Large Employers Lead in HSA Adoption

By Staff Report

Apr. 4, 2007

Enrollment in health savings accounts linked to high-deductible health insurance plans grew last year among large U.S. employers at nearly three times the rate of small employers, a survey shows.

In fact, the fastest-growing market for HSA/HDHP products is large-group coverage, which has grown from 19 percent of the market in March 2005 to almost 50 percent of the market as of January, according to the survey conducted by the Washington-based trade association America’s Health Insurance Plans.

The survey, which was released Monday, April 2, found that more than 2 million employees of large companies were enrolled in HSAs in January of this year, up from 679,000 a year earlier and just 162,000 in March 2005, the first year that HSAs were widely available.

Although growth wasn’t as strong in the small-group and individual markets, enrollment still surged there. Enrollment in small-group HSA plans more than doubled to 1.1 million in January from 510,000 a year earlier. By comparison, individual market plans gained just 29 percent, with enrollment growing to 1.1 million from 855,000 a year earlier.

Altogether, about 4.5 million people were covered by HSA/HDHP products, according to the AHIP census, a 43 percent increase since last year.

“When you have in the large-group market a tripling in a year,” it shows that HSA plans “are quickly becoming a mainstream option,” said Michael Tuffin, a senior vice president at AHIP.

He also said the growth rate is phenomenal given the fact that the product is little more than two years old. While HSAs were authorized by Congress under a 2003 law and have been available since January 1, 2004, many employers waited to offer the plans until the Treasury Department issued guidance in August 2004 that resolved many of the operational concerns that had been raised about HSAs.

“The first real shot that employers had to offer this was 2005, and here we are January of ’07 with these numbers. That’s not insignificant,” Tuffin says.

He said the findings should assure other employers that are thinking about adding HSAs to their health plan options.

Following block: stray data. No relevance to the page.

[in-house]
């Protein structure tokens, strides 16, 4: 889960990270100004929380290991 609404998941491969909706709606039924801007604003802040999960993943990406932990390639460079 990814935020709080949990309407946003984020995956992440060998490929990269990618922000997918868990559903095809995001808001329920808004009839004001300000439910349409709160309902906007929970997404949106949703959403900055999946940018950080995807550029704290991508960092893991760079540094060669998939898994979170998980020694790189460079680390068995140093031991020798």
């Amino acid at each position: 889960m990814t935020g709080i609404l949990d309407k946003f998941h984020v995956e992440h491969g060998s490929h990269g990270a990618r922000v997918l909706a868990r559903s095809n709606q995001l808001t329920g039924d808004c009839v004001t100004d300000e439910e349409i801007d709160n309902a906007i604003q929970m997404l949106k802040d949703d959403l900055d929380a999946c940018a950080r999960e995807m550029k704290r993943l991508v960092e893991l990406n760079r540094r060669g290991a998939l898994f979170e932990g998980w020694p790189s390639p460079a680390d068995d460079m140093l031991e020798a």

“Employers large and small are incorporating health savings account plans into their offerings for employees,” he says.

While the growth rates for large employers and small-group employers were exceptional, the tempering of enrollment gains experienced by the individual market slowed the overall growth rate for January to less than half that seen between March 2005 and January 2006.

Tuffin attributed the slowdown to “natural maturing of a marketplace.”

“I think 43 percent growth by any definition is robust and indicative of success,” he says. “Nothing’s going to grow at 200 percent forever.”

Moreover, “in a market that has a very low growth rate as a whole, to have one aspect of that market grow by 43 percent in a year shows that something’s happening,” Tuffin says.

Among other notable findings of AHIP’s 2007 HSA/HDHP census:

• Enrollment in HSA/HDHPs topped 100,000 lives for 11 large employers in January, up from seven employers in January 2006 and just two in March 2005.

• Large employers’ average annual premium for family coverage was $6,963 in January, while single coverage averaged $2,796.

• Annual deductibles in the large-group market averaged $3,996 for families and $1,952 for individuals.

• Eighty-six percent of HSA/HDHP enrollees had average annual balances of $2,500 or less at year-end 2006, while 4 percent had average annual balances exceeding $5,000.

• More than 90 percent of employers included in the survey offer HSA plan options with preventive benefits that are covered outside of the deductibles.

Filed by Joanne Wojcik of Business Insurance, a sister publication of Workforce Management. To comment, e-mail

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